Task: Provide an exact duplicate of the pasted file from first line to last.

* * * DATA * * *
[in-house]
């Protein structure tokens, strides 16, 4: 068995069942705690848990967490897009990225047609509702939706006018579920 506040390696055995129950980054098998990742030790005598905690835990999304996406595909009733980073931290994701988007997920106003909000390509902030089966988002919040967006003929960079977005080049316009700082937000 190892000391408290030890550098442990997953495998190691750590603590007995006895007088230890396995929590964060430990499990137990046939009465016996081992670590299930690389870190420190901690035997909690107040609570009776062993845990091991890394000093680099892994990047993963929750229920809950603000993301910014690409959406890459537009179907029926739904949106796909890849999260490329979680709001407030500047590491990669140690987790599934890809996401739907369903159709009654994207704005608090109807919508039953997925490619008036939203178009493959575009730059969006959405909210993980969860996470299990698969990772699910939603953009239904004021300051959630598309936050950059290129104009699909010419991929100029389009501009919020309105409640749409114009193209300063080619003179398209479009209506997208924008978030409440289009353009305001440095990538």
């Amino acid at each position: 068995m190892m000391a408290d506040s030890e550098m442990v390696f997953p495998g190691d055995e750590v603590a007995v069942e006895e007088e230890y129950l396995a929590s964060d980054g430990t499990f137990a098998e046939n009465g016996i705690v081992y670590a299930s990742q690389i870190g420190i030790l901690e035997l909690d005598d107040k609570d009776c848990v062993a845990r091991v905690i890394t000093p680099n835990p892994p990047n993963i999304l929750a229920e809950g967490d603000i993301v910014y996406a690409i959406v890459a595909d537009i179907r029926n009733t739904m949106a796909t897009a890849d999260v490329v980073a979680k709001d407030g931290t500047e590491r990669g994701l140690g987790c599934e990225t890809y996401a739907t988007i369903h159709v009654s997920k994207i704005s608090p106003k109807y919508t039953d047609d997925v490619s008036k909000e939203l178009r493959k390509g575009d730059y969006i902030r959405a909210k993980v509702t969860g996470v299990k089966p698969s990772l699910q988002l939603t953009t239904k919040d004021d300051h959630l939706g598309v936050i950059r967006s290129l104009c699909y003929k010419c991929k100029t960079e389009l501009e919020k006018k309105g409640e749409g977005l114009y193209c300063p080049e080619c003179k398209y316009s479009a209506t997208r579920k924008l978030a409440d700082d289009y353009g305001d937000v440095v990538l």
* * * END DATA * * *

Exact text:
[in-house]
């Protein structure tokens, strides 16, 4: 068995069942705690848990967490897009990225047609509702939706006018579920 506040390696055995129950980054098998990742030790005598905690835990999304996406595909009733980073931290994701988007997920106003909000390509902030089966988002919040967006003929960079977005080049316009700082937000 190892000391408290030890550098442990997953495998190691750590603590007995006895007088230890396995929590964060430990499990137990046939009465016996081992670590299930690389870190420190901690035997909690107040609570009776062993845990091991890394000093680099892994990047993963929750229920809950603000993301910014690409959406890459537009179907029926739904949106796909890849999260490329979680709001407030500047590491990669140690987790599934890809996401739907369903159709009654994207704005608090109807919508039953997925490619008036939203178009493959575009730059969006959405909210993980969860996470299990698969990772699910939603953009239904004021300051959630598309936050950059290129104009699909010419991929100029389009501009919020309105409640749409114009193209300063080619003179398209479009209506997208924008978030409440289009353009305001440095990538």
């Amino acid at each position: 068995m190892m000391a408290d506040s030890e550098m442990v390696f997953p495998g190691d055995e750590v603590a007995v069942e006895e007088e230890y129950l396995a929590s964060d980054g430990t499990f137990a098998e046939n009465g016996i705690v081992y670590a299930s990742q690389i870190g420190i030790l901690e035997l909690d005598d107040k609570d009776c848990v062993a845990r091991v905690i890394t000093p680099n835990p892994p990047n993963i999304l929750a229920e809950g967490d603000i993301v910014y996406a690409i959406v890459a595909d537009i179907r029926n009733t739904m949106a796909t897009a890849d999260v490329v980073a979680k709001d407030g931290t500047e590491r990669g994701l140690g987790c599934e990225t890809y996401a739907t988007i369903h159709v009654s997920k994207i704005s608090p106003k109807y919508t039953d047609d997925v490619s008036k909000e939203l178009r493959k390509g575009d730059y969006i902030r959405a909210k993980v509702t969860g996470v299990k089966p698969s990772l699910q988002l939603t953009t239904k919040d004021d300051h959630l939706g598309v936050i950059r967006s290129l104009c699909y003929k010419c991929k100029t960079e389009l501009e919020k006018k309105g409640e749409g977005l114009y193209c300063p080049e080619c003179k398209y316009s479009a209506t997208r579920k924008l978030a409440d700082d289009y353009g305001d937000v440095v990538l």